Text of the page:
GIBT Hackathon 2019, November 2nd & 3rd – My experience
“It’s not how good you’re, it’s how good you want to be” – Paul Arden
We all want to learn from experts, but there’s a lot to be gleaned from beginners.
Why? Because beginners are rarely complacent. We go about our days actively seeking news skills. We experiment. We’re always listening, information rushing to our heads like air racing through our lungs after a long run.
Breaking into the workforce seeking to be a data scientist, my first Hackathon, organized by The German Institute of Business and Technology (GIBT), getINNOtized, and Microsoft for Africa was a priceless experience.
P.S: For those who do not know, a ‘Hackathon’ is a social event, sometimes a competition, where computer programmers and others related software development personnel like project managers, collaborate in software projects as solutions to given problems.
The reporting time to the venue, Kokrobite Institute, was 8 a.m. On my way, I met a few of the participants along with 2 of my teammates, waiting to be taken to their rooms. I introduced myself and we interacted while waiting. Prior to that, however, we had met at the getINNOtized office at North Legon where we were grouped into teams — 3 or 4 members to a team — to each present unique solutions to the problems assigned to us.
Eventually, we were directed to the reception where we checked in and finally entered our lovely laid-out rooms. After unpacking, we headed out for breakfast. Among all the breakfast options, we were served lemongrass tea with doughnuts, banana, and peanuts! It was my first time taking lemongrass tea, yet, oddly I enjoyed it. The atmosphere was friendly as a few cracked jokes about the food while others joined us around the eatery.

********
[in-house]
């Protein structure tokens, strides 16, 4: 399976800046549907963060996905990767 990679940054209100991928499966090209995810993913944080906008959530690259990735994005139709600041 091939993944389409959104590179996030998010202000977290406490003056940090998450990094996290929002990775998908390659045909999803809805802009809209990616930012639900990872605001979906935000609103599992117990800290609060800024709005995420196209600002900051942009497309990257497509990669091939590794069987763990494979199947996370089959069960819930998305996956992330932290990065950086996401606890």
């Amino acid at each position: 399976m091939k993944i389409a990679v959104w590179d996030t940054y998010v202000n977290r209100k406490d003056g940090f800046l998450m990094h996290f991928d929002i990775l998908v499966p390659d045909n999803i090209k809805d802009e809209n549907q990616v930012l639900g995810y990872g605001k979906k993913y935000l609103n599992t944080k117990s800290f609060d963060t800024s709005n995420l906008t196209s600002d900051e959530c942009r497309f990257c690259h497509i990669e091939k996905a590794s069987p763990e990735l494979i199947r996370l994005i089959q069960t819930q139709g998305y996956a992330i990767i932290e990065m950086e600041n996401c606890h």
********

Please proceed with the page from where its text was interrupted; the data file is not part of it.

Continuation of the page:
From there, we made our way to the conference hall, where various participants chose sitting positions for the rest of the event. We settled down and an introduction, as well as the program outline, was shared by Benjamin Schunke, COO of GIBT. A couple of German guests were also introduced and soon after, the Hackathon kicked off.
Each team was assigned an industry expert on the topic they were working on. Fredrick Krahforst walked up to our table and asked about our topic. Upon hearing it was about Artificial Intelligence (AI), he made himself comfortable at our table. We shared our topic with Fred and so much progress was made. It was quite a tumultuous process trying to come up with problem a statement, yet we managed to breakthrough.
There was a presentation by Lutz, one of our guests on Talent Development. He shared with us the fascinating concept of the invention of books, how books have come to aid us in knowing so much about today’s world, and other resources such as Massive Open Online Courses (MOOCs) that contribute to talent development. My take-home points from his talk were to cultivate the attitude of ferocious reading and to seek to improve one’s talent as the clock ticks.
Lunch & Games
At noon, we took a break for lunch. We were served fried rice with chicken, among other sides. Everyone seemed to love it and ate while socializing. An interesting game was introduced after we had finished eating. I can’t remember the name but I certainly hadn’t played it before.
For this game, there was one basket filled with small-sized coconuts — as small as baby fists — placed within two truncated plastic bottle bottoms. The rule of the game was simple — for it to touch every hand before entering a basket placed at another end. The bottles also had to be thrown, not passed around. Plus, one had to make sure the coconuts do not fall out of the barely sealed bottles containing them.